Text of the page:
On the final day of his cross-examination, Mr Pistorius said that after shooting and realising Ms Steenkamp was not in the bedroom as he believed, he tried to break down the door with his shoulder, before using a cricket bat, all the time screaming in panic.
He said he stopped screaming when he finally opened the door and saw the body.
When the prosecutor asked why, he replied, his voice trembling with emotion: "I was heartbroken... overcome with sadness."
"I crouched down over her... and I checked to see if she was breathing or if she had a pulse," he said.
But this was disputed by prosecutor Gerrie Nel.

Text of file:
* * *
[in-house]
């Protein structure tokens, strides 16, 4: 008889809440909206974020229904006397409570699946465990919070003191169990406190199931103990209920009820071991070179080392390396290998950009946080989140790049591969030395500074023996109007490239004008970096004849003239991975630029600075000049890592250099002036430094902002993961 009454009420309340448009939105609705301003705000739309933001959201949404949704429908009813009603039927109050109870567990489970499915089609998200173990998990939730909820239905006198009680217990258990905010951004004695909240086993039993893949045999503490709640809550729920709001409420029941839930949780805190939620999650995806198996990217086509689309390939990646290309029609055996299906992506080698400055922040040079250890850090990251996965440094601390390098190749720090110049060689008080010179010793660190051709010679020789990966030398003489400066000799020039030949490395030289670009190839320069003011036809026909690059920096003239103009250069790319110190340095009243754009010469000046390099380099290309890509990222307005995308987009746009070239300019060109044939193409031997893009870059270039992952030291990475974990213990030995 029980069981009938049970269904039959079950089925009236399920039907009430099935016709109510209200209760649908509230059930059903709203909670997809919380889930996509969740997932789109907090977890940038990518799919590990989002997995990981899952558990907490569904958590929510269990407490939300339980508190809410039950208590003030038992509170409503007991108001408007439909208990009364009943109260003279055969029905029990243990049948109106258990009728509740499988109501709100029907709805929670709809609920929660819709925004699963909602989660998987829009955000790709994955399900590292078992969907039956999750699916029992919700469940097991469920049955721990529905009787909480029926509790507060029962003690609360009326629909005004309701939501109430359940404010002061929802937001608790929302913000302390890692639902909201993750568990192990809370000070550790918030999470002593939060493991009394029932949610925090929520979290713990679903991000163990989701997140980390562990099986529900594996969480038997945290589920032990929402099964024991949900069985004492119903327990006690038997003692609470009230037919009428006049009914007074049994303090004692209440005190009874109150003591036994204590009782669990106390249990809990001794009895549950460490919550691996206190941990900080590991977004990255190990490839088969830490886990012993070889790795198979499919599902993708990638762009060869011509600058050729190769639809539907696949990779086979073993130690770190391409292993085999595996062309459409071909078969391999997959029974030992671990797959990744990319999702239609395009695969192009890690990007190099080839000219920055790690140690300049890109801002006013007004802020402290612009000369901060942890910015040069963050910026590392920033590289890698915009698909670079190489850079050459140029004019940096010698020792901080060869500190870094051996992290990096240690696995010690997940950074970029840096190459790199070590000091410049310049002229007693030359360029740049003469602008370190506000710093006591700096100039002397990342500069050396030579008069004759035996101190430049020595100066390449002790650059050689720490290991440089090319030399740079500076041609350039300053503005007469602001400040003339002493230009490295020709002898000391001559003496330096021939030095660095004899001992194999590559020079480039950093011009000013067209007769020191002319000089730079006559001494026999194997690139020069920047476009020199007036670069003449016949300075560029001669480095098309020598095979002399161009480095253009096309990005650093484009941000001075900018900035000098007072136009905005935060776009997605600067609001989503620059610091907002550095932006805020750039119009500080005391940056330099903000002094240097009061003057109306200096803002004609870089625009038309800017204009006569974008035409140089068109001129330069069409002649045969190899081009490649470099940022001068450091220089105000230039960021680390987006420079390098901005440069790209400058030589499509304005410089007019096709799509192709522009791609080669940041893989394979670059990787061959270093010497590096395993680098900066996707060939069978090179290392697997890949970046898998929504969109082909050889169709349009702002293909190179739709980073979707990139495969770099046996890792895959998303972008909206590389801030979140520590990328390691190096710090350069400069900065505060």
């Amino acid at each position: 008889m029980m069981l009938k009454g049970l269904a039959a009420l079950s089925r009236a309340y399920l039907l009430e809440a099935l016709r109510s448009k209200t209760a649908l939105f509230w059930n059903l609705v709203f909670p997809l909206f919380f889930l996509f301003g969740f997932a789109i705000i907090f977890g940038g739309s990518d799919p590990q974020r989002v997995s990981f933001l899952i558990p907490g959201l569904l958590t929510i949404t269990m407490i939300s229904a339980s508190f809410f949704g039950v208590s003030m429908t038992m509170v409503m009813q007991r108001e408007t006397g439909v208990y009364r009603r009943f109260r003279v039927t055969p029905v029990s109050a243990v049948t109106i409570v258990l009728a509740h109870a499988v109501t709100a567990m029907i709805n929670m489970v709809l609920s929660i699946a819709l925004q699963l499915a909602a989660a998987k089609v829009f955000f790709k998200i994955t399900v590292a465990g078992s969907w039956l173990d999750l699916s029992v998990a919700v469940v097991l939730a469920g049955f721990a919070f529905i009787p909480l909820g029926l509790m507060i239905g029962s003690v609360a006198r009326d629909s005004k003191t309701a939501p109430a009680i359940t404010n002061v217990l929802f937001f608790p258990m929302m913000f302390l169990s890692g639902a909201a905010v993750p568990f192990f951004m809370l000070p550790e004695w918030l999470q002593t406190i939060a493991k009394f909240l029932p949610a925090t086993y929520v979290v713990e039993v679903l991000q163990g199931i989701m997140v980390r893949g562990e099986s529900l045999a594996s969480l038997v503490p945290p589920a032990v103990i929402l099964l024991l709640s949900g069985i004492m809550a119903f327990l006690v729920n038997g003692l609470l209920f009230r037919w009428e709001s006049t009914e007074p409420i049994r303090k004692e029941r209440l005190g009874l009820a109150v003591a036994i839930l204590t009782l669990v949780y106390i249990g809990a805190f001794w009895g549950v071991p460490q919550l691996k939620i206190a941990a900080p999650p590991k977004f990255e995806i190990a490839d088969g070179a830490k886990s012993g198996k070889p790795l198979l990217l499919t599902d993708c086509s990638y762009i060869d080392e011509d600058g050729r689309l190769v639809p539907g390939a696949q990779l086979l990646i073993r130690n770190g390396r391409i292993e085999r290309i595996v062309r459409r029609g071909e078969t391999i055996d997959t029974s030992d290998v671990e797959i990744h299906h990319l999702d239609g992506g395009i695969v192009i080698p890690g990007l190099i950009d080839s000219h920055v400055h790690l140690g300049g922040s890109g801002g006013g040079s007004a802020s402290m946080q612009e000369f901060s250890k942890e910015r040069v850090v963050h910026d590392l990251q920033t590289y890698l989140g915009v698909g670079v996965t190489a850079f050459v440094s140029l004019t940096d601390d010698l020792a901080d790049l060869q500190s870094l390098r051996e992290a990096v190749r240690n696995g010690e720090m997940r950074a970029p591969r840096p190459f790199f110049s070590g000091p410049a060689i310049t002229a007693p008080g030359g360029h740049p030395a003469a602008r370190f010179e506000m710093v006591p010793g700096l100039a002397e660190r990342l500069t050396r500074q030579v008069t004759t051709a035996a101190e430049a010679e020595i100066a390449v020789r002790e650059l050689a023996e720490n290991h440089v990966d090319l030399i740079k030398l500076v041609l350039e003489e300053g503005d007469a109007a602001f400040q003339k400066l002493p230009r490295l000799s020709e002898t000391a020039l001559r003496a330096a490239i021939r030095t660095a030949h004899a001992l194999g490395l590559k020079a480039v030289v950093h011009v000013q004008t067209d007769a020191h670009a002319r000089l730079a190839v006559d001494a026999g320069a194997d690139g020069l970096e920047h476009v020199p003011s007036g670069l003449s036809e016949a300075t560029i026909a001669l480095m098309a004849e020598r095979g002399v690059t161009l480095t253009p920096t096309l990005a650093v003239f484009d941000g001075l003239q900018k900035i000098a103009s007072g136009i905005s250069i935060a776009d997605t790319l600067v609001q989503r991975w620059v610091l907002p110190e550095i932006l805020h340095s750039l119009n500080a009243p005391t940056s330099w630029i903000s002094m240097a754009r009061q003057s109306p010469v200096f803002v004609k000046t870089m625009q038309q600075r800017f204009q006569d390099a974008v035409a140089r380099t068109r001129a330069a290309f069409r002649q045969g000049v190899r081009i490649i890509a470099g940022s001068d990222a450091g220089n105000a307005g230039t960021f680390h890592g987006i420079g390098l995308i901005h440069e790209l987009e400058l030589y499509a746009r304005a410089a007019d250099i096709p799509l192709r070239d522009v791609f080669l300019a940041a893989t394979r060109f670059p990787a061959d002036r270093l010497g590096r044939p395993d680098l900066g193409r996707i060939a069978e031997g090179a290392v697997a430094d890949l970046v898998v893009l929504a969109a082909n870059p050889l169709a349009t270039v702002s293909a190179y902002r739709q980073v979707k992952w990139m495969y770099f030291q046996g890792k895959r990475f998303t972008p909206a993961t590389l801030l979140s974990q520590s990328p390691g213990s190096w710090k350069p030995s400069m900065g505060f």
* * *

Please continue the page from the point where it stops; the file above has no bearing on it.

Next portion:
"You fired four shots through the door whilst knowing that she was standing behind the door," he said.
"She was locked into the bathroom and you armed yourself with the sole purpose of shooting and killing her."
Mr Pistorius replied: "That is not true."
The athlete has previously said he and Ms Steenkamp had spent a quiet evening together before he woke up on hearing a noise in the bathroom.
During the cross-examination, Mr Pistorius broke down in tears on several occasions.
Mr Nel suggested that he was doing this on purpose when he was struggling to explain his actions.
Mr Pistorius has now ended his testimony.
Forensic expert Roger Dixon was the next defence witness.
He told the court that with the light out, the room would have been almost completely dark, despite a couple of LED lights.